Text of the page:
March 24th, 2011

In an effort to not take pictures at 8 pm of things I find around my house, I took one at work, of something I pass by every day.

These pamphlets lay on a table in the common area at work. I snatched them all and ran, pamphlets clutched to my chest, back into my office. You know, so no one would see me doing anything weird, like taking pictures of them.

I put these how-to books in order of humor level. But, to start, I think they are all funny because they appear to be drawn by an eight year old.

Ok, so the first one, "Using Chemical Labels Safely," and the second, "Protection from Bloodborn Pathogens," are funny because they seem to suggest that I work in an office that simultaneously works with a lot of blood, but also a lot of chemicals. Basically it looks like we're making an army of human-clone cyborgs or something like that. I mean, I'm no scientist, but robots run on blood, right?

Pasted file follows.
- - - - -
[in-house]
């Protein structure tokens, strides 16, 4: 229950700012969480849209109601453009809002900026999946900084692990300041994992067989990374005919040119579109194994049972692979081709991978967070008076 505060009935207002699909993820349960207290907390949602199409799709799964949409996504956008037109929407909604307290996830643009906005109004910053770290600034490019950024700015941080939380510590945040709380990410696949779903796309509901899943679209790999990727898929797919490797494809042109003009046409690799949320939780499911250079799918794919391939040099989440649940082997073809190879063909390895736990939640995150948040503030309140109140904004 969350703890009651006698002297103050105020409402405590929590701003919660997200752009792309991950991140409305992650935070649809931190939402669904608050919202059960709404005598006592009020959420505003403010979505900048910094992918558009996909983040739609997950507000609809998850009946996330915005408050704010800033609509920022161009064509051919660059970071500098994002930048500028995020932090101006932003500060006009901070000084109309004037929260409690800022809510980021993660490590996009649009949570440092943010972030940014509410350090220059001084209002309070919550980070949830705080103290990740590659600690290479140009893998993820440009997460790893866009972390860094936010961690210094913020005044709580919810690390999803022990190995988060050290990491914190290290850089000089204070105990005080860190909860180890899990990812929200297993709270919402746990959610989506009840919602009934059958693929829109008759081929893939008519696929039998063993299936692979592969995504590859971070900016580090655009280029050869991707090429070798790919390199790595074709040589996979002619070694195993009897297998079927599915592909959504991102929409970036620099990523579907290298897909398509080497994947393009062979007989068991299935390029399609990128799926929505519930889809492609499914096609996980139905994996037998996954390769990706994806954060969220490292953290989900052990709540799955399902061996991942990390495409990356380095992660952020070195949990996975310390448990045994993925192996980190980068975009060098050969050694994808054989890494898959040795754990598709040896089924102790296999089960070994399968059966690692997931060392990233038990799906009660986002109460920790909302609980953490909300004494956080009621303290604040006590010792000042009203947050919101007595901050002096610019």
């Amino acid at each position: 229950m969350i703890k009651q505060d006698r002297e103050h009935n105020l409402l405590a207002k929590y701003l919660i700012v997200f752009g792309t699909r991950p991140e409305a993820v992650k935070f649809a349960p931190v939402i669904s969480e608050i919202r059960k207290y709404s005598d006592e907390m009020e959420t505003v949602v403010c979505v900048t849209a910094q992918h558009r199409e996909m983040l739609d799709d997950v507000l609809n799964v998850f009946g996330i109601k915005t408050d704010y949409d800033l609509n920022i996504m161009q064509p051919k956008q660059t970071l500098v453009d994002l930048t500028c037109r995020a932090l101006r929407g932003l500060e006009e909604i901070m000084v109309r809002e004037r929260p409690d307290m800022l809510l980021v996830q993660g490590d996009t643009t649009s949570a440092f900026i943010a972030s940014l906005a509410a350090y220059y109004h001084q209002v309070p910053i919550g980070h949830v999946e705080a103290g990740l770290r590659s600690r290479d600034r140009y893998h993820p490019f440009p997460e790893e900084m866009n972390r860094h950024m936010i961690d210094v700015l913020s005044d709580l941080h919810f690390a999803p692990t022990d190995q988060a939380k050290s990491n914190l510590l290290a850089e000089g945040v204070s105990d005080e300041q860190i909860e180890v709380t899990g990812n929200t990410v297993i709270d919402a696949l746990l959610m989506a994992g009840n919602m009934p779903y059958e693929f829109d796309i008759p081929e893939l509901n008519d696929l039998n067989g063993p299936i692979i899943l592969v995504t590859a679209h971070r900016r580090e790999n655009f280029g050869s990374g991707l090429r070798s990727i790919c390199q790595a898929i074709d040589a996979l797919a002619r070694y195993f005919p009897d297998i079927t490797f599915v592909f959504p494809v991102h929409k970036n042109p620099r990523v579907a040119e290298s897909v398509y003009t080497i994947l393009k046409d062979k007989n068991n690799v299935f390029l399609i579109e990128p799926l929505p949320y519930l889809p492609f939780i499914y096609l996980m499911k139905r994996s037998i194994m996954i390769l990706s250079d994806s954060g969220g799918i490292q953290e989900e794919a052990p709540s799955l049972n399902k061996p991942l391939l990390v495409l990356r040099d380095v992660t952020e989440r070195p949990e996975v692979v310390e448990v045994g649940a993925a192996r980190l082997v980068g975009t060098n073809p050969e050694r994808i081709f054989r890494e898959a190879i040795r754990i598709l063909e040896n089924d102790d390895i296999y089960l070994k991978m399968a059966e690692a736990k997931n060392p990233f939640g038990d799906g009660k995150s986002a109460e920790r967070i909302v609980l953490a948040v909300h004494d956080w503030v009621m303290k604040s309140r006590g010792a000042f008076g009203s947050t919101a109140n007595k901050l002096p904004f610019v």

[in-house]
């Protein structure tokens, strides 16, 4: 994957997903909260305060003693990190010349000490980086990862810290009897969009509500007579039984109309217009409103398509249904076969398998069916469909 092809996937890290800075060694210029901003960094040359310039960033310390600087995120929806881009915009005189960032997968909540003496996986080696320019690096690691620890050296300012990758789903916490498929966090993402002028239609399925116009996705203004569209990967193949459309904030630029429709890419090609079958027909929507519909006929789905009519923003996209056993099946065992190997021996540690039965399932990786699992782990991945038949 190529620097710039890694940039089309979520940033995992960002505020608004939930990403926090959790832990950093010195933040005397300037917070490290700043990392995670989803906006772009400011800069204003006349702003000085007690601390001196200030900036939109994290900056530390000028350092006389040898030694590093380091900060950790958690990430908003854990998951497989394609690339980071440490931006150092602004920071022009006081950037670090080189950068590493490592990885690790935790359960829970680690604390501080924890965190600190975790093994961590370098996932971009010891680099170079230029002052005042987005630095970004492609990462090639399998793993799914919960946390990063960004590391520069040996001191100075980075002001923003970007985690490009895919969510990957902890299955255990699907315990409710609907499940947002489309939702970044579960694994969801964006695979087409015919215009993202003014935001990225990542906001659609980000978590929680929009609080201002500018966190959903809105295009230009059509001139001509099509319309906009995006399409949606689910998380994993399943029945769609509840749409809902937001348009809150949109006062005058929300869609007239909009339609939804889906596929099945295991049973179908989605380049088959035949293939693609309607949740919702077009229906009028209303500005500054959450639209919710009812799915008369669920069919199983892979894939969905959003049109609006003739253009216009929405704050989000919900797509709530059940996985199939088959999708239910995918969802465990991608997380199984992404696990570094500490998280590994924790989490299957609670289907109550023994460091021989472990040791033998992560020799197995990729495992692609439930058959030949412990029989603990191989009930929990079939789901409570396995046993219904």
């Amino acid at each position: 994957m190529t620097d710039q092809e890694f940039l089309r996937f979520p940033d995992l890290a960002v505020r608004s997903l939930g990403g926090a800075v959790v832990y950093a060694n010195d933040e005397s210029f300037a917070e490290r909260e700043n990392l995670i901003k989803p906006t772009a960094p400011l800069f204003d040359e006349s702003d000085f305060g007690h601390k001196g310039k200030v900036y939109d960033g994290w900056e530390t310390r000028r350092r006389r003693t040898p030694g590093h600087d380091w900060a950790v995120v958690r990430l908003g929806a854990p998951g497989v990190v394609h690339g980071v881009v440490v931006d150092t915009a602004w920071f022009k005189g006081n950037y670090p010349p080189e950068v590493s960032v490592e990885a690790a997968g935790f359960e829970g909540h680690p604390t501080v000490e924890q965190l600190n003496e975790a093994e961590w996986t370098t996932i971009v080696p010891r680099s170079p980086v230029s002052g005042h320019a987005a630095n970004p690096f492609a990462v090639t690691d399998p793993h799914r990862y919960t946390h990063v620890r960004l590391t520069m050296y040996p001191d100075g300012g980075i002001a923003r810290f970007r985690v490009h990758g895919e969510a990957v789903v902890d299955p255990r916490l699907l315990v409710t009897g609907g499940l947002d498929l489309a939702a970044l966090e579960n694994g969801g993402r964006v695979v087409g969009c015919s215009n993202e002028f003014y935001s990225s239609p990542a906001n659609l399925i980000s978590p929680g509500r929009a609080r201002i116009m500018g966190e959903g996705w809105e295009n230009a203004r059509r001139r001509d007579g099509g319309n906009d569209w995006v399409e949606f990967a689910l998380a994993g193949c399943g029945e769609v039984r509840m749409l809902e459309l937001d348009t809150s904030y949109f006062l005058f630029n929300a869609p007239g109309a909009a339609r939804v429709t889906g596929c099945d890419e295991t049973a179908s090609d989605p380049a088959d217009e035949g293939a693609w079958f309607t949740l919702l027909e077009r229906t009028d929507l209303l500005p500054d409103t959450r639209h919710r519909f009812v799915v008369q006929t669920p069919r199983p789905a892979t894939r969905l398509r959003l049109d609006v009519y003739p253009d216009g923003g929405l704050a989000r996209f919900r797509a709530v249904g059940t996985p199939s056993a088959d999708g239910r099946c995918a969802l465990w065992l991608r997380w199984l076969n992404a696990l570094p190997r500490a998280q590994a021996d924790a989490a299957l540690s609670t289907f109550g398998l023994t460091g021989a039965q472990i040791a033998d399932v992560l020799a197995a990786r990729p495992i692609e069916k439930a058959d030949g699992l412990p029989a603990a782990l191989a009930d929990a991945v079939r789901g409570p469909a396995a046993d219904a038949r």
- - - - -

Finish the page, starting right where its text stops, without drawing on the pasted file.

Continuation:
The "First Aid" pamphlet is funny because it appears that a 74 year old construction worker has fallen over drunk and everyone is upset. Personally, I'm happy that he thought to put his hard hat on before drinking. I think that should be a new law, it would prevent a lot of drunken construction accidents.

"Hazard Communication" is humorous because the woman is holding up a can of gasoline and that man appears to be giving her a talking to and using his instruction sheet as a visual aid. I assume he's telling her to keep it away from fire and/or gremlins. I always forget the rules of the gremlins.

The "Fire Safety" pamphlet is funny because it denotes that a worker at our office would try to put out a fire himself, rather than wait for the fire department. It also looks like that fire is engulfing the building, so the pamphlet is actually encouraging us to be volunteer fire fighters. I don't know about my co-workers, but if we're engulfed in flames I'm getting outside for a better view while that mother burns to the ground.

The "Lifting and Carrying" one is funny because it suggests that I would ever lift or carry anything in the office. That will never happen. You'd be hard-pressed to get me to carry a pack of paper far enough to get it in the copier.

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